Very few studies looked at how policy makers used research evidence. While they agreed on what constituted evidence, a surprising result was that managers were likely to make a decision then find evidence to justify it. When asked why they didn’t use research, several themes emerged, including the lack of certainty in research, poor local applicability and a lack of focus on the social determinants of health.
So what does this all mean?
There isn’t much quantitative evidence detailing how research is used by policy makers. The evidence that does exist is not comprehensive, and doesn’t paint a good picture of what happens in the decision making process. There is a lot of qualitative research, but this has been done in either small or non-representative samples, and so it is difficult to draw conclusions from these data.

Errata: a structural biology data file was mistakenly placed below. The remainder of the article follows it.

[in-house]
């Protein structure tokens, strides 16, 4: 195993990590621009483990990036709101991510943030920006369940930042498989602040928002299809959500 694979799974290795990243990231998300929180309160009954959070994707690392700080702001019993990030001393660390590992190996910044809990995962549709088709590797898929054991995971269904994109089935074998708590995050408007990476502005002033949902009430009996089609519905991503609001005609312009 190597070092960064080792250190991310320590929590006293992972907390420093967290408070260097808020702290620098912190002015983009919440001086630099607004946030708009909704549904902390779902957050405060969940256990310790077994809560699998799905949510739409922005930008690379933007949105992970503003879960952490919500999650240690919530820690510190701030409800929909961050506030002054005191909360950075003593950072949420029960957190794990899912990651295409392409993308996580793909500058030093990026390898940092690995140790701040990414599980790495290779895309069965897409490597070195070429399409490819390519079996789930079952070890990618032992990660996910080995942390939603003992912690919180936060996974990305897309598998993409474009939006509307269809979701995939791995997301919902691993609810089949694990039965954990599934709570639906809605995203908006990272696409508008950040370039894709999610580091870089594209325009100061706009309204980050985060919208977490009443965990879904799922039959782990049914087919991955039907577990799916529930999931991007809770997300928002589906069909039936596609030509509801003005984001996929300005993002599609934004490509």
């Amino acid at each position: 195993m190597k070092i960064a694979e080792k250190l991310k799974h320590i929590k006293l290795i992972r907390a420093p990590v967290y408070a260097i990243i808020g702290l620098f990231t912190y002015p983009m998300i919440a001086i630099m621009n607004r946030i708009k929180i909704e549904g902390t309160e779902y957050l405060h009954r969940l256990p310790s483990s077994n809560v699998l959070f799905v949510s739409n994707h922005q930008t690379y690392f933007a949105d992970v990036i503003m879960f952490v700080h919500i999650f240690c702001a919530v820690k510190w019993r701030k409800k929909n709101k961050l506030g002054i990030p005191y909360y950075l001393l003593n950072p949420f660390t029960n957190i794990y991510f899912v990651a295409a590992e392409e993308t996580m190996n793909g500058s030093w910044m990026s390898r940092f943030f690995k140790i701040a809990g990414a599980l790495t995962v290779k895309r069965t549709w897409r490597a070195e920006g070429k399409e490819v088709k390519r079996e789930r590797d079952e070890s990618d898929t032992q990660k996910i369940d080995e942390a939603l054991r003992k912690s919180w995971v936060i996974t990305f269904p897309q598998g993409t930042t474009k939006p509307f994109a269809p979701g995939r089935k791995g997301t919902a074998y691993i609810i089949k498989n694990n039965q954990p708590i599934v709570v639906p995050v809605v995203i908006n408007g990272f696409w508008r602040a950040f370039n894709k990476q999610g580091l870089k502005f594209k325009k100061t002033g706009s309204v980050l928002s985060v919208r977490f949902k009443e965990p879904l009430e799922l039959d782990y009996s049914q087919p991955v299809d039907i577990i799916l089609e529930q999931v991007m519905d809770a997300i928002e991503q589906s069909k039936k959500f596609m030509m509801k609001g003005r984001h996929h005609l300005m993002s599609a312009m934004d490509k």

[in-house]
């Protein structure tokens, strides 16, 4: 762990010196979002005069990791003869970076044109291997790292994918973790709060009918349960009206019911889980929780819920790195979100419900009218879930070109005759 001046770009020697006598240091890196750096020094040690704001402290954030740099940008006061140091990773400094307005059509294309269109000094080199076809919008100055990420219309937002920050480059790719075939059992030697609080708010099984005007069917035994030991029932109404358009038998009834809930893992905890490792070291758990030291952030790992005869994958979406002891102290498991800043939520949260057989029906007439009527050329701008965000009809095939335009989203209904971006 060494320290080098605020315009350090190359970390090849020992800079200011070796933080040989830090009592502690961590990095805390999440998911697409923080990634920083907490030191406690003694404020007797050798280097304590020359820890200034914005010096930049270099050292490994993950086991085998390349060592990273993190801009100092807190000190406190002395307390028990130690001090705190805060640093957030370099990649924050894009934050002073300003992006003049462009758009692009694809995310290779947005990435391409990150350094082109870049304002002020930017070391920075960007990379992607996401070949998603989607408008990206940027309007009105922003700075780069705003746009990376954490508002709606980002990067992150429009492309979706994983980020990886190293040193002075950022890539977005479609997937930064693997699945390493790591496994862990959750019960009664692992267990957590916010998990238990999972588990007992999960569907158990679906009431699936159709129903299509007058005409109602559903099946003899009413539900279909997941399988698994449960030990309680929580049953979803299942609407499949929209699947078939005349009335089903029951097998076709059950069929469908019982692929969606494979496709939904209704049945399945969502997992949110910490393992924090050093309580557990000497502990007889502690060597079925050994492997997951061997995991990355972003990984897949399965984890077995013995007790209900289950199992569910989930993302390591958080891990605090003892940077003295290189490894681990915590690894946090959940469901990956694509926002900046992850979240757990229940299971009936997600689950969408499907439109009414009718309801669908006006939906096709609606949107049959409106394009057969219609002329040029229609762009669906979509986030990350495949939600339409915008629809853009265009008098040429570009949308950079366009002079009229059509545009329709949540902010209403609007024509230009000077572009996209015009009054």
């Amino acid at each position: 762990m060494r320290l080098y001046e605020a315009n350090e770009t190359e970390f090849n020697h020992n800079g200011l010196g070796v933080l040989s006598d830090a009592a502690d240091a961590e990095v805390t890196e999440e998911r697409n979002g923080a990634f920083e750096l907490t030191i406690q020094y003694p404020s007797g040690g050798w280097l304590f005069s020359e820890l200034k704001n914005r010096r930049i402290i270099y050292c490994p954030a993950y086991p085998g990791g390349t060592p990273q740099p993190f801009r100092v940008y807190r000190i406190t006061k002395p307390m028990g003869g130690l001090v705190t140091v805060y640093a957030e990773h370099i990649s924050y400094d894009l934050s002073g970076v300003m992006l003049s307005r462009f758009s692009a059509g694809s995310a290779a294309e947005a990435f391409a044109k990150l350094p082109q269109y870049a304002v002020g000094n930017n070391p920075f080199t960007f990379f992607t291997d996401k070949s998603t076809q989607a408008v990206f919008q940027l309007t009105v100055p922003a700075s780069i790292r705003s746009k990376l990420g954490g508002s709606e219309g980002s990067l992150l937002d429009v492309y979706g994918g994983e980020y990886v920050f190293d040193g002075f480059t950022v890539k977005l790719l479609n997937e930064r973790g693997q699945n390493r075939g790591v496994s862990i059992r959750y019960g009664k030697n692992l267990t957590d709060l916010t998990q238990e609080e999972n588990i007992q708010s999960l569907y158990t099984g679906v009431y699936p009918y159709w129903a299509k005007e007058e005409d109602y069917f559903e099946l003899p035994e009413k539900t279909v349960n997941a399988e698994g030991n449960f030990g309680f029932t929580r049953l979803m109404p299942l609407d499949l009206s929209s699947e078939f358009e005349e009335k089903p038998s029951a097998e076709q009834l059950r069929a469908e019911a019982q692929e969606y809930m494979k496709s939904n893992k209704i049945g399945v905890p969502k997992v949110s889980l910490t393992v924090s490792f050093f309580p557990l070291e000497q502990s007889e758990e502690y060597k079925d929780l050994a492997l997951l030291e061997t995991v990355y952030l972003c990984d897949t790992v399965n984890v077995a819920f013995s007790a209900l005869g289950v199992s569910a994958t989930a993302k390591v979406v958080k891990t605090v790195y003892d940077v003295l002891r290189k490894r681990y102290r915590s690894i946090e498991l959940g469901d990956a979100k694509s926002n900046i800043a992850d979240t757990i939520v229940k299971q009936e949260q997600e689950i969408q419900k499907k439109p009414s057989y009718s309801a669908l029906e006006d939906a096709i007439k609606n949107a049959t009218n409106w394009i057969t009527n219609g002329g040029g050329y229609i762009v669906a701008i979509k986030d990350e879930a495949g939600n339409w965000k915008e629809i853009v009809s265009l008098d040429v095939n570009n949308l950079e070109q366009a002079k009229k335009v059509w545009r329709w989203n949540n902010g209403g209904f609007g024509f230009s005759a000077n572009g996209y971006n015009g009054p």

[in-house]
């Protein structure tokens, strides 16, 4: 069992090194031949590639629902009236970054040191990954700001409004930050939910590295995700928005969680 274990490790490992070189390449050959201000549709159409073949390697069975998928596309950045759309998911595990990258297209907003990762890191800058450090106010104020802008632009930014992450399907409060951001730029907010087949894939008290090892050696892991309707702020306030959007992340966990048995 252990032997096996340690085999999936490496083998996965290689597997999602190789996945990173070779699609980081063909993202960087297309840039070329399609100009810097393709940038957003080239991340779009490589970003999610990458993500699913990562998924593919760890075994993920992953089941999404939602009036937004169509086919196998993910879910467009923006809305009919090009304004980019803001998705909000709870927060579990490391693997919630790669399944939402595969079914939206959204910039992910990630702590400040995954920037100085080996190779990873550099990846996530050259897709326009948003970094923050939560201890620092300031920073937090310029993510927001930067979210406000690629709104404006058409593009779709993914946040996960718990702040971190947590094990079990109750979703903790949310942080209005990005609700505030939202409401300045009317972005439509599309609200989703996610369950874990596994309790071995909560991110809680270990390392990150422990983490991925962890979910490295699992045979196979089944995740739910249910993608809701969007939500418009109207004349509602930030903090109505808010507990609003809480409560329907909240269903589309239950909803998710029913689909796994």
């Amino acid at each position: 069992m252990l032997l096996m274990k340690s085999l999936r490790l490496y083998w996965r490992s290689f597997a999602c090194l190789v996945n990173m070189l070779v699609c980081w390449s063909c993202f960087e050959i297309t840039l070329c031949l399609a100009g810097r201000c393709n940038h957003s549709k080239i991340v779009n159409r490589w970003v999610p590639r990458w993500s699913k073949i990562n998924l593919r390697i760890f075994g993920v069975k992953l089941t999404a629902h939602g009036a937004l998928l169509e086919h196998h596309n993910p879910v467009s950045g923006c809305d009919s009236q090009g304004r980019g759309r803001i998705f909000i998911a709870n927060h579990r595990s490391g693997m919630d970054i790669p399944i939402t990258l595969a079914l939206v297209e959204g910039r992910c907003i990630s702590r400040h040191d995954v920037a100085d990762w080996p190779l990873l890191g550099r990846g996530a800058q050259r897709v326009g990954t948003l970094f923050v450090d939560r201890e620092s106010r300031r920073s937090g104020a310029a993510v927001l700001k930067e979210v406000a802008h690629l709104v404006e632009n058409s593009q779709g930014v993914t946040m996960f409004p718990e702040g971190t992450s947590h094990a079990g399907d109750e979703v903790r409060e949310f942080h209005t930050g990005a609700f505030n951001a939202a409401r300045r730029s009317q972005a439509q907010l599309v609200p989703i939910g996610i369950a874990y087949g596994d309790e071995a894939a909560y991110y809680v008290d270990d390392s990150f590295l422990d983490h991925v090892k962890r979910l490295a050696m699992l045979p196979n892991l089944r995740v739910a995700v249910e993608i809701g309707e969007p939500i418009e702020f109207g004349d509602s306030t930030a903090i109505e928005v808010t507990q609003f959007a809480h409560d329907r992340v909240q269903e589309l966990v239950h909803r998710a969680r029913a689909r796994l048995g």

And what now?
As researchers, we need to work in tandem with policy makers to make sure that policies are based on evidence. This can include being more proactive in knowledge translation, as well as relying on summaries of the current state of knowledge (similar to Cochrane reviews). The barriers revealed in this study need to be examined, and where possible, addressed.
The article is available for free on the PLOS ONE website here: http://www.plosone.org/article/info:doi%2F10.1371%2Fjournal.pone.0021704
Orton L, Lloyd-Williams F, Taylor-Robinson D, O’Flaherty M, & Capewell S (2011). The use of research evidence in public health decision making processes: systematic review. PloS one, 6 (7) PMID: 21818262
October 1, 2011 at 9:00 pm